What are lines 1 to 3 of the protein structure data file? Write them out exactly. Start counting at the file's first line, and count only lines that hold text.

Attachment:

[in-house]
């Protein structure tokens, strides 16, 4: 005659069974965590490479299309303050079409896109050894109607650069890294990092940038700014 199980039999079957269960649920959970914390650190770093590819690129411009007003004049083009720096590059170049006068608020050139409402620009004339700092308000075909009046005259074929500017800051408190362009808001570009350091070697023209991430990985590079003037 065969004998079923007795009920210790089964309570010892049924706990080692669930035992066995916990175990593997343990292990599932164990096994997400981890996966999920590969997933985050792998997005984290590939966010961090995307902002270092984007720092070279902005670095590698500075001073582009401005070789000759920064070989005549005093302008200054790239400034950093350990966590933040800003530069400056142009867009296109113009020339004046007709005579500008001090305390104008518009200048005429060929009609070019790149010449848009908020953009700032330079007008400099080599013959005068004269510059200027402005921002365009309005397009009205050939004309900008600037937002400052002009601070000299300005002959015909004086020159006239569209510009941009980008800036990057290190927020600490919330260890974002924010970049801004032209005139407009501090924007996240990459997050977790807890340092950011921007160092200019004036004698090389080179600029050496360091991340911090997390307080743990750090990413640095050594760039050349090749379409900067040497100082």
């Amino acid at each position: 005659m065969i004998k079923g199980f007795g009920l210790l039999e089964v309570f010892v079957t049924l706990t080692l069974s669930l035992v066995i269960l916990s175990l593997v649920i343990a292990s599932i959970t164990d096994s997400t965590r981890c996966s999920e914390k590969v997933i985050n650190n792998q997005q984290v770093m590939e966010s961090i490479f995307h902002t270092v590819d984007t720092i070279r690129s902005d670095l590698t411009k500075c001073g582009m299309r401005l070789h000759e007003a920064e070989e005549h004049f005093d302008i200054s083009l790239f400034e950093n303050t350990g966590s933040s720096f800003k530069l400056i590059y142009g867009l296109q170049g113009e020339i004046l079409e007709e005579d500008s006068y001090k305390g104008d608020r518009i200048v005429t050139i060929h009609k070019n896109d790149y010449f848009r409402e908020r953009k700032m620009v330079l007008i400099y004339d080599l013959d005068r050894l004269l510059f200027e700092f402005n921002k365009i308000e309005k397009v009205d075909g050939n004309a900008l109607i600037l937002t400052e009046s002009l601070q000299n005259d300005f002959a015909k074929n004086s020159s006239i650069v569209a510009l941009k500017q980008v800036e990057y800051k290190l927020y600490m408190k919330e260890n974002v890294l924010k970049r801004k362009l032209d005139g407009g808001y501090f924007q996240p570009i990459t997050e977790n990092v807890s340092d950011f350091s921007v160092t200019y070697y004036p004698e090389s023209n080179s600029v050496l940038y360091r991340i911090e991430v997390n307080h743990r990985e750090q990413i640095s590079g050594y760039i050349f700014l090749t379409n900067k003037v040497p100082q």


[in-house]
């Protein structure tokens, strides 16, 4: 005659069974965590490479299309303050079409896109050894109607650069890294990092940038700014 199980039999079957269960649920959970914390650190770093590819690129411009007003004049083009720096590059170049006068608020050139409402620009004339700092308000075909009046005259074929500017800051408190362009808001570009350091070697023209991430990985590079003037 065969004998079923007795009920210790089964309570010892049924706990080692669930035992066995916990175990593997343990292990599932164990096994997400981890996966999920590969997933985050792998997005984290590939966010961090995307902002270092984007720092070279902005670095590698500075001073582009401005070789000759920064070989005549005093302008200054790239400034950093350990966590933040800003530069400056142009867009296109113009020339004046007709005579500008001090305390104008518009200048005429060929009609070019790149010449848009908020953009700032330079007008400099080599013959005068004269510059200027402005921002365009309005397009009205050939004309900008600037937002400052002009601070000299300005002959015909004086020159006239569209510009941009980008800036990057290190927020600490919330260890974002924010970049801004032209005139407009501090924007996240990459997050977790807890340092950011921007160092200019004036004698090389080179600029050496360091991340911090997390307080743990750090990413640095050594760039050349090749379409900067040497100082």
């Amino acid at each position: 005659m065969i004998k079923g199980f007795g009920l210790l039999e089964v309570f010892v079957t049924l706990t080692l069974s669930l035992v066995i269960l916990s175990l593997v649920i343990a292990s599932i959970t164990d096994s997400t965590r981890c996966s999920e914390k590969v997933i985050n650190n792998q997005q984290v770093m590939e966010s961090i490479f995307h902002t270092v590819d984007t720092i070279r690129s902005d670095l590698t411009k500075c001073g582009m299309r401005l070789h000759e007003a920064e070989e005549h004049f005093d302008i200054s083009l790239f400034e950093n303050t350990g966590s933040s720096f800003k530069l400056i590059y142009g867009l296109q170049g113009e020339i004046l079409e007709e005579d500008s006068y001090k305390g104008d608020r518009i200048v005429t050139i060929h009609k070019n896109d790149y010449f848009r409402e908020r953009k700032m620009v330079l007008i400099y004339d080599l013959d005068r050894l004269l510059f200027e700092f402005n921002k365009i308000e309005k397009v009205d075909g050939n004309a900008l109607i600037l937002t400052e009046s002009l601070q000299n005259d300005f002959a015909k074929n004086s020159s006239i650069v569209a510009l941009k500017q980008v800036e990057y800051k290190l927020y600490m408190k919330e260890n974002v890294l924010k970049r801004k362009l032209d005139g407009g808001y501090f924007q996240p570009i990459t997050e977790n990092v807890s340092d950011f350091s921007v160092t200019y070697y004036p004698e090389s023209n080179s600029v050496l940038y360091r991340i911090e991430v997390n307080h743990r990985e750090q990413i640095s590079g050594y760039i050349f700014l090749t379409n900067k003037v040497p100082q």